Are you arriving to Canada this winter? This post contains tips on dressing for Canada’s colder months (generally November-March). In addition to its beauty, Canada’s winter offers the newcomer countless adventures: skating the Rideau Canal in Ottawa, snowshoeing near the snow-covered Rocky Mountains, and gazing at the ice sculptures of Québec City’s Carnaval, to name a few. Dressing for the cold is essential for enjoying these authentic Canadian experiences. Here is a must-have list of winter attire to keep the cold at bay:
Winter boots: I cannot stress enough the importance of having a good pair of winter boots. While I am usually a very thrifty shopper, I recommend spending a few extra dollars for quality boots. Some criteria to look for in a good pair: warm, tall, big enough to wear over thick socks, and waterproof.
Mittens/Gloves: Choosing between gloves (with a space for each finger) and mittens (where your fingers are together and your thumb is separate) is a matter of preference and functionality. If you are performing movement that requires dexterity, gloves might improve your grip. However, separating the fingers generally makes them colder.
Hat/Toque: Make sure your hat is well-lined and wind-proof. While all hats should protect at least part of your ears, the best option is one with ear-flaps that cover your ears entirely. The ears are most prone to frost-bite.
Winter coat: Choose a coat with fleece or felt lining and a wind-proof exterior. You might opt for a down-coat, which is very thick and puffy, with a synthetic exterior. While real goose down is the warmest, there are also less expensive man-made options. Longer coats are better, providing extra cover for your legs and preventing wind and snow from reaching your midriff. Most winter coats come with a hood that you can pull over your head. Pockets are also brilliant for keeping your hands warm.
Long johns: Long underwear or thick tights provide an extra base-layer for your legs. They can be worn under snow-pants or loose-fitting jeans.
Scarf/Neck Warmer: a thick wool scarf or fleece neck-warmer can be wrapped in such a way that not only protects the neck, but also the bottom-half of the face. Be sure to keep the material away from your nose, as moisture from your breath will collect and freeze on it.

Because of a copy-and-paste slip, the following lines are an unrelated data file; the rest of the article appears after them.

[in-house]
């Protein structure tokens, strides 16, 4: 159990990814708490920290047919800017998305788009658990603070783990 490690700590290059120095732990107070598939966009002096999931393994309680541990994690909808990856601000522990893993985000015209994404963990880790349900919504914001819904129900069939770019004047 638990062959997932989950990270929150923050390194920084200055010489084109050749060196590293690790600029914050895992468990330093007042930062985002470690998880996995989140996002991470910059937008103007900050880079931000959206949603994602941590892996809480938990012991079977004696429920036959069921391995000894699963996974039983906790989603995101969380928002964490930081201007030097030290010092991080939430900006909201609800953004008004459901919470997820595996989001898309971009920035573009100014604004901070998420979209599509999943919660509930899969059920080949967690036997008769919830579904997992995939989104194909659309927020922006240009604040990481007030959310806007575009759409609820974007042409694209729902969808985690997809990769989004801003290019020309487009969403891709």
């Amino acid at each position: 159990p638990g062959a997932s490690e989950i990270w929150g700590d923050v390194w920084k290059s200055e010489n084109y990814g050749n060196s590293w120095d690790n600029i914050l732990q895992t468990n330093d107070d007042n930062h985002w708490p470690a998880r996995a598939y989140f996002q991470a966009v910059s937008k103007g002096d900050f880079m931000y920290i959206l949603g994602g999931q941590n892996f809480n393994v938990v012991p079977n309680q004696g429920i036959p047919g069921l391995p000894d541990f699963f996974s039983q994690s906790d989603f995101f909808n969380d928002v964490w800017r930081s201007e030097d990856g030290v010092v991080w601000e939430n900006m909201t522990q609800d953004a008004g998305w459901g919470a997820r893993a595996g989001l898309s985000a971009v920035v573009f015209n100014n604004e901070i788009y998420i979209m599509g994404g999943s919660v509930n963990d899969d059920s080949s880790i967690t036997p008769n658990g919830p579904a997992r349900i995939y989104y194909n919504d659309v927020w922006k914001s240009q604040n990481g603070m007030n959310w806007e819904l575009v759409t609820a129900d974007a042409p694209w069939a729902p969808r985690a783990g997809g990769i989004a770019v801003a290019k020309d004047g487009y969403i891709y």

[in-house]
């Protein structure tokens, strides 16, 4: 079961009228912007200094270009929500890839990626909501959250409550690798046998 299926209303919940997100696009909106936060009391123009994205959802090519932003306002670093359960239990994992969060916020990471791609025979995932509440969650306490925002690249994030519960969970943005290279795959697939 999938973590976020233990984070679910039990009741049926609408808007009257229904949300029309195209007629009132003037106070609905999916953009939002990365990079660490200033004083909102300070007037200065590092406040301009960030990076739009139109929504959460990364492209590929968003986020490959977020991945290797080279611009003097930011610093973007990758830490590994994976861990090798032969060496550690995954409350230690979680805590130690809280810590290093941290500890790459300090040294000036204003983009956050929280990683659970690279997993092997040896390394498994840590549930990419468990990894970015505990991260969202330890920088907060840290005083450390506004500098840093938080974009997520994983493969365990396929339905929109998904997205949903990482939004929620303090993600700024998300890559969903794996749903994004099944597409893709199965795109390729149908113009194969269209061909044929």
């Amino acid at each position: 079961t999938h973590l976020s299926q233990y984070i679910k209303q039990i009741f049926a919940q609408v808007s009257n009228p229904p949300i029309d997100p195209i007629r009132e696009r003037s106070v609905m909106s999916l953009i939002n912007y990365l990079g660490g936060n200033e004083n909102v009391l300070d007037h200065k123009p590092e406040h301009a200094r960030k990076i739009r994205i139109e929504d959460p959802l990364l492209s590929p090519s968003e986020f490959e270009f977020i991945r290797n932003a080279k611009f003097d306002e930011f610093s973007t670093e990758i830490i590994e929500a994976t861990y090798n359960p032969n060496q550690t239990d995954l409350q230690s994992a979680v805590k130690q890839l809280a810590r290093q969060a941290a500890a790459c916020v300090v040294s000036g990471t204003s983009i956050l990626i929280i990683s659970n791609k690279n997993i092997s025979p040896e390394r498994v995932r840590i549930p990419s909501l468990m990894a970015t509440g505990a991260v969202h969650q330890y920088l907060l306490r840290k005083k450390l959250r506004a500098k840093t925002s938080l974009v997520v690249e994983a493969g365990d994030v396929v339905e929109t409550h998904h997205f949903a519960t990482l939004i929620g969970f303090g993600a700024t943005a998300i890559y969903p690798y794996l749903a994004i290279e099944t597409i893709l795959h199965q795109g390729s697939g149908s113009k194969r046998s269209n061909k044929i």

Earmuffs: If a hat is not suitable for your chosen hairstyle, earmuffs will keep your ears warm. They are padded cushions that wrap around either the back of your head, or the top of your head, depending on the style.
Sweaters: It is a good idea to have at least two thick sweaters for the winter, to be worn as a top layer over a long-sleeved t-shirt.
Thick socks: Under a good pair of boots, thick wool socks will keep your feet cozy and dry. Some wool is scratchy and can irritate sensitive skin: be sure to test the material on your hand.
Snow pants: For those who play in the snow or for those who must shovel the snow (not such a fun activity!) snow pants are a good idea. This attire is waterproof and windproof and usually lined with fleece or felt. You can wear snow pants over your regular pants, or over a pair of long johns.
Dressing for the cold is all about function over fashion, and sometimes it can feel like a chore. But don’t let that stop you from enjoying the outdoors! There is so much to enjoy about winter, and with good preparation I think anyone could fall in love with the cooler temperatures. Visit mycanadaplan.com to learn more about how to prepare for Canada.